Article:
It comes without saying that a thorough warm up and cool down can also help reduce to risk of injury during training. A good warm up includes a light cardio drill and dynamic stretches to increase blood flow, body temperature and improve circulation to your muscles. A cool down should include a light cardio drill like a walk to reduce your heart rate and static 30-second stretches to aid muscle flexibility and recovery.

Hydration

The most important thing when running a marathon is to not over-hydrate. Drinking too much can dilute your electrolytes and lead to fatigue, dizziness and cramping. Often during your first marathon, the constant stream of drink stations can attract you to drink more than you normally would. Don’t fall into the trap of drinking at each one if you never normally drink that much when train. The best idea when running is to drink to thirst. When you are thirsty, have a few sips of water or your sports drink to keep you hydrated. Make sure you practice drinking on the go so you are used to it come race time. It is normal to feel just slightly dehydrated when you finish the race.

Shoes! Shoes! Shoes!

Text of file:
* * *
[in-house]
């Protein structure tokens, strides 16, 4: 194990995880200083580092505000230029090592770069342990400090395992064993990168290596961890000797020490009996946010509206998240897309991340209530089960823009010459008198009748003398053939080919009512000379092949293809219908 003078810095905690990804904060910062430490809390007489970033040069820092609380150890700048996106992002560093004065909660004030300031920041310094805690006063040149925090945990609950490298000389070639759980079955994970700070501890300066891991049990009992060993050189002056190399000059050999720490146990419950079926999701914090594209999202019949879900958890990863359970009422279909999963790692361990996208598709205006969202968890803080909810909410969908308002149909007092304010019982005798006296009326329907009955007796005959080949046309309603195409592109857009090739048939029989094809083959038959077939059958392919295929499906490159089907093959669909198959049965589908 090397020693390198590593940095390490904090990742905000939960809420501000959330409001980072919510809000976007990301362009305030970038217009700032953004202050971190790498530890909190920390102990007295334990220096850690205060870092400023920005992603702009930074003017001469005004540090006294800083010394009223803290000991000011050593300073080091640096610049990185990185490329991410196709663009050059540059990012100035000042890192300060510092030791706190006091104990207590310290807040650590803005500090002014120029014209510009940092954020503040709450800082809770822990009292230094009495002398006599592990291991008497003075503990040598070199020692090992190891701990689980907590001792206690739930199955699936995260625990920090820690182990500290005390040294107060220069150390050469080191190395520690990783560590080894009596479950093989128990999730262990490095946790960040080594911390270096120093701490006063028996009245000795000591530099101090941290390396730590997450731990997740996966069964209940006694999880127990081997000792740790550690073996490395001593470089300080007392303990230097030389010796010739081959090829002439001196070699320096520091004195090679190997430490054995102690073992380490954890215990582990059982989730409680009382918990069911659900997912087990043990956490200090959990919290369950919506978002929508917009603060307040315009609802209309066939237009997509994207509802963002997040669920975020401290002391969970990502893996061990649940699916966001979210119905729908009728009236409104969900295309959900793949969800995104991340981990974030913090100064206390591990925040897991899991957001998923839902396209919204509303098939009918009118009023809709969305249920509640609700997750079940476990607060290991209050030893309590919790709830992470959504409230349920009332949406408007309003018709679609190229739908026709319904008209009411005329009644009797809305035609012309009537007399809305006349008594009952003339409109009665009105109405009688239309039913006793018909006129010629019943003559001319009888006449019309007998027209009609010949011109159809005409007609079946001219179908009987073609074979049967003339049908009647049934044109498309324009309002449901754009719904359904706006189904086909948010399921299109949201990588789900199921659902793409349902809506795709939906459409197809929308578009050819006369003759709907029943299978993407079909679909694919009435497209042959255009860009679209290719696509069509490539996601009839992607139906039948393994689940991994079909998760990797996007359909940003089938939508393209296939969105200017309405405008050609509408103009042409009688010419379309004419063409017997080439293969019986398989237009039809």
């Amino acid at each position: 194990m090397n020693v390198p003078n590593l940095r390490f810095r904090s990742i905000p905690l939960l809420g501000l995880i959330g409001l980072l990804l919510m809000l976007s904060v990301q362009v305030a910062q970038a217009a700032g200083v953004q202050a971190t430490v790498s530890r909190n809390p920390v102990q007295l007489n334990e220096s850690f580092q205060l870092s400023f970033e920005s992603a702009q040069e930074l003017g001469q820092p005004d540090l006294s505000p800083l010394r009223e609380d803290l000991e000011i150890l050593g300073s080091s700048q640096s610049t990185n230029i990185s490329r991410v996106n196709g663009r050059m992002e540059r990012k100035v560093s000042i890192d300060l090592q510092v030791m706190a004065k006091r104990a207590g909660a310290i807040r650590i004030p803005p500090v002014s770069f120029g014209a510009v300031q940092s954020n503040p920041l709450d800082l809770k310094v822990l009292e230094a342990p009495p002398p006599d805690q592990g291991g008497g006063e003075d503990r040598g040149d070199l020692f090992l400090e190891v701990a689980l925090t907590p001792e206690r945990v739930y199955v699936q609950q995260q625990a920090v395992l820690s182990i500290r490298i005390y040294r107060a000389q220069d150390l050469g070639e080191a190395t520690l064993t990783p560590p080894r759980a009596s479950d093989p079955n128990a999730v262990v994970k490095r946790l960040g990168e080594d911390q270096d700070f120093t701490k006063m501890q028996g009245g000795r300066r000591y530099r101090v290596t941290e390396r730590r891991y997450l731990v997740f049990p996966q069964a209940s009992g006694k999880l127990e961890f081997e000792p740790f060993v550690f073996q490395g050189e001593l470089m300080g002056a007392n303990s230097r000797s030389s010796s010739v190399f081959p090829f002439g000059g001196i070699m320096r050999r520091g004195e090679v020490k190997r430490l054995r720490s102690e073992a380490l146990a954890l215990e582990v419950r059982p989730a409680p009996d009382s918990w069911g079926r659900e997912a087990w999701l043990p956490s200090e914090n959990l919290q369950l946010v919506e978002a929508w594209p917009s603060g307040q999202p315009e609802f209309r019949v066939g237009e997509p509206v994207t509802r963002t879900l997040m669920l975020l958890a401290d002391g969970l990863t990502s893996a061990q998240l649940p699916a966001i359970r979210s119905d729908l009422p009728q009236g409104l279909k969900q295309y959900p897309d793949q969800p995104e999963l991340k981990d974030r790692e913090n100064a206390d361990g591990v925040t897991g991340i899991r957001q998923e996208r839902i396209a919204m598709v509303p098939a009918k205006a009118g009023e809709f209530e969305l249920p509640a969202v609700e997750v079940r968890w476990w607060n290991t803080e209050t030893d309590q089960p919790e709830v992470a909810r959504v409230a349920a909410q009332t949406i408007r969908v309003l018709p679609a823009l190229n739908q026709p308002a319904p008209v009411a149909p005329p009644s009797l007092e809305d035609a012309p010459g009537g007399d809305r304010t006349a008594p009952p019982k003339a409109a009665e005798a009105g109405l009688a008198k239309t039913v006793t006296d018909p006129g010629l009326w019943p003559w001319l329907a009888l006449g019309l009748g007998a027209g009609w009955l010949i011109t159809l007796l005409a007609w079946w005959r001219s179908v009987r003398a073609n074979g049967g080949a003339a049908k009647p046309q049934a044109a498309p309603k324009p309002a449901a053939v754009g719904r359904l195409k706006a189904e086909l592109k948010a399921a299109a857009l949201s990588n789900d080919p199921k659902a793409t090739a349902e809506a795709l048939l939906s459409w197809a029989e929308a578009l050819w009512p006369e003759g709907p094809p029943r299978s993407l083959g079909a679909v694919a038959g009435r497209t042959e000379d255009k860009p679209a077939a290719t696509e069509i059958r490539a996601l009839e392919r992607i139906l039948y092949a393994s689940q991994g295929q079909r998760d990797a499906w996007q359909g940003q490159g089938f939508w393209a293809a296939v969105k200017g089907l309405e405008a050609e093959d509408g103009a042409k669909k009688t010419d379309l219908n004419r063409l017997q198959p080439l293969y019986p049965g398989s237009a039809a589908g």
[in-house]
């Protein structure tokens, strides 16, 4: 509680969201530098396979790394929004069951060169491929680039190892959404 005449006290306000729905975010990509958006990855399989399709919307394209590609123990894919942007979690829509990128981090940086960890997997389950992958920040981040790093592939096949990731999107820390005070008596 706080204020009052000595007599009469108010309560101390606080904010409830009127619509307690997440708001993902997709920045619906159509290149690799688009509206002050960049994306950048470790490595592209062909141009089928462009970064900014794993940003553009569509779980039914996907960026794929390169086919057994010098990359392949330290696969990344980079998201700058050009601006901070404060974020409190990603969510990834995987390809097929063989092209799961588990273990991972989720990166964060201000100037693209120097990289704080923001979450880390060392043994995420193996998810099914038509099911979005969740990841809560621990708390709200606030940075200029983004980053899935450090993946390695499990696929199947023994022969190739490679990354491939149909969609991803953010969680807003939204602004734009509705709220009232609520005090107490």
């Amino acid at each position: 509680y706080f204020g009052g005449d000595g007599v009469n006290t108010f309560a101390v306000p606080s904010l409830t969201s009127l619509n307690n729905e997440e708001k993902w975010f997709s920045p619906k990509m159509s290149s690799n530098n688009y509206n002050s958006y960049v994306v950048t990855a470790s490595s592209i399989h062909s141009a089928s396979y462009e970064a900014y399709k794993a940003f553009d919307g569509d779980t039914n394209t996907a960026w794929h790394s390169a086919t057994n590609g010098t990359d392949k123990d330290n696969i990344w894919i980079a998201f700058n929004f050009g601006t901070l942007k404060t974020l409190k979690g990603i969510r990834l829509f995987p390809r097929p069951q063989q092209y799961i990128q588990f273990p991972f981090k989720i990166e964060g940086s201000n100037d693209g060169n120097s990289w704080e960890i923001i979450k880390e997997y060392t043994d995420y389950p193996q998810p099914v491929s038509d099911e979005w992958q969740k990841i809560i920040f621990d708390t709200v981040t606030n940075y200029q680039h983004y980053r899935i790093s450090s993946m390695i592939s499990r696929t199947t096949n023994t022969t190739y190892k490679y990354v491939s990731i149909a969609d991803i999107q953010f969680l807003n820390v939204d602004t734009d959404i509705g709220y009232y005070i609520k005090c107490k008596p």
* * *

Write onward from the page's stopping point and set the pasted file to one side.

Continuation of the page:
Shoes can make or break your marathon experience. Running is a relatively inexpensive sport so don’t be afraid to spend some money on shoes that fit you and are comfortable. The best way to choose the right pair for you is to go to a running store that has a walking platform to analyse your walk pattern and running style. This way the store assistant can recommend what shoe model will best support your feet. Make sure you wear in your new running shoes and get used to them well before race day. Old running shoes will lose their support over time, so it is important to make sure you change your running shoes as required to prevent injury. Generally, running shoes should be replaced every 300-500 miles or when the bottom tread is worn away.

Race Day